If you want to hide or suppress zeros in a spreadsheet, Excel offers three easy ways to get these results. In this Excel tutorial, I’ll show you how to implement a setting, a format or a function solution to hide or suppress zeros.
I’m using Microsoft 365 on a Windows 10 64-bit system, but you can use easier versions. You can work with your own data or download the demonstration .xlxs file. Excel for the web will display the results correctly; however, the last method is the only one that you can implement in the browser.
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How to suppress zeros in an entire Excel sheet
The easiest method to suppress zeros in Excel is a simple setting with an all-or-nothing result, which is both a pro and a con, depending on your needs. Remember, this setting works on the entire Excel sheet.
1. Click the File tab, choose Options in the left pane and then click Advanced in the left pane.
2. In the Display Options For This Worksheet section, uncheck Show A Zero In Cells That Have Zero Value (Figure A).
Use this option to display the 0 values.
3. Click OK to close the dialog.
Figure B shows the results of unchecking this option to the left; you can see where zeros, expressions that evaluate to zero and blanks were for comparison. (Column D contains the simple expression, =B3+C3, and three cells are blank.)
There are no visible 0 values. Just remember that the entire Excel sheet is suppressing zero. If you like, try to enter 0 or an expression that returns zero in an empty cell. You can enter it, and you can see it in the Formula bar, but you can’t see it in the cell. If this setting is overkill, you can use a custom format. If you’re working with the demonstration file to follow along, be sure to reset this option before continuing.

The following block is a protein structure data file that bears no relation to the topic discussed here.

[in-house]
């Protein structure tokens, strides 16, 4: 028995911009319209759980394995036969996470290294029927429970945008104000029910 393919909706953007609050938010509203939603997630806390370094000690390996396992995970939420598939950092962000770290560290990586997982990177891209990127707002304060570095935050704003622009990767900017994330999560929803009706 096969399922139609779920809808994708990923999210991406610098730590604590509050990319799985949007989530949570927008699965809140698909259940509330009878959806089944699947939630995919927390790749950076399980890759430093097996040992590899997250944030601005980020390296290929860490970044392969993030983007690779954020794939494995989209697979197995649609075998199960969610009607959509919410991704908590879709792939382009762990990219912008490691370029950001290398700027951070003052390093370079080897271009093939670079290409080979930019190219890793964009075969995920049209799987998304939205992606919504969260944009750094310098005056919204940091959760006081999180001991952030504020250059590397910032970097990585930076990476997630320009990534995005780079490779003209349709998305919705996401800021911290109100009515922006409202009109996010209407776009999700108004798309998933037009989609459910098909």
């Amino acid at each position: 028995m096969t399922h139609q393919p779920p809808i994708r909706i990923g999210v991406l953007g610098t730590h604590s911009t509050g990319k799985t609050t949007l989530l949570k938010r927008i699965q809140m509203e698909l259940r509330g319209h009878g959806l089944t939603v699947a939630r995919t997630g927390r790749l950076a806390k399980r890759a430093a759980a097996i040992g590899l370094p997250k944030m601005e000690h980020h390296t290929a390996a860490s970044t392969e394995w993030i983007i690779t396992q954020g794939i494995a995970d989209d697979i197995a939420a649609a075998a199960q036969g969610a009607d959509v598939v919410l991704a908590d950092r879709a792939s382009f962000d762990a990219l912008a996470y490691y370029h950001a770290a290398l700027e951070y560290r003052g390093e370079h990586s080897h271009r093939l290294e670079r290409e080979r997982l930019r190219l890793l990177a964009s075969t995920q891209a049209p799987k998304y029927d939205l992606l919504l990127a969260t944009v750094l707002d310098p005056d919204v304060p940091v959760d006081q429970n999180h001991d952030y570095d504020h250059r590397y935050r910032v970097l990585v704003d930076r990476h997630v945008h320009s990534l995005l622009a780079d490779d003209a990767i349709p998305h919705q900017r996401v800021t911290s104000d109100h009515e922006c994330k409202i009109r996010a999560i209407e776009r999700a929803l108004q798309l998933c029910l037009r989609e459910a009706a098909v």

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How to suppress a range in Excel
You can limit the Excel cells that suppress zero by applying a custom format; as a result, you control which cells to suppress. You get more control, but it does usurp your formatting capabilities and might require a bit of thought.
Before continuing, we need to review a custom format’s structure, or syntax:
positive; negative; zero; text
The simplest custom format that will suppress zero is:
The zeros are placeholders and will display any positive or negative value. Leaving the third component, the zero component, empty is what suppresses zeros. The @ is a text placeholder, similar to the 0 placeholder. Now, let’s apply this custom format and see what happens.
1. Select the range you want to format. In this case that’s B3:D7.
2. Click the Number group’s More button on the Home tab.
3. In the Category list, click Custom at the bottom.
4. Enter 0;0;;@ in the Type control (Figure C).
Use this format to inhibit 0 values.
5. Click OK to close the dialog.
At first, it looks like it worked fine, but compare the formatted results in Figure D to the original data to in Figure B – we’ve lost the currency symbol and the decimal places. (If you remove the @ symbol, the format will also suppress all text.)
The good news is we can easily modify the custom format so it accommodates our needs. Specifically, retry using the $0.00;$0.00;;@ format. In Figure E, you can see that the second format maintains the currency symbol and the decimal places.
This custom format is more comprehensive than the first one we tried.
If a custom format won’t work for your needs, you might want to use a formula. Be sure to reset the custom format before you continue to the next section.
How to suppress zero in a cell in Excel
When using an expression that might return a zero, you can wrap that expression in an IF() function to suppress a 0 result. Generally, you won’t want to do this, but to be comprehensive, you’ll want to know how to do this.
Our simple expression in column D is =B3+C3, and D5 returns 0. Select cell D3 and enter the expression
and copy to D4:D6. Figure F shows the results; D5 is blank.
You can hide 0s using an IF() function.
The IF() function evaluates the real expression that sums the two values and returns an empty string (“”) when the result is 0; if it isn’t 0, the IF() returns the non-zero result. The big difference between this solution and the first two is that you’ll use this only with expressions, not values. In addition, you can control which expressions return the empty string instead of zero.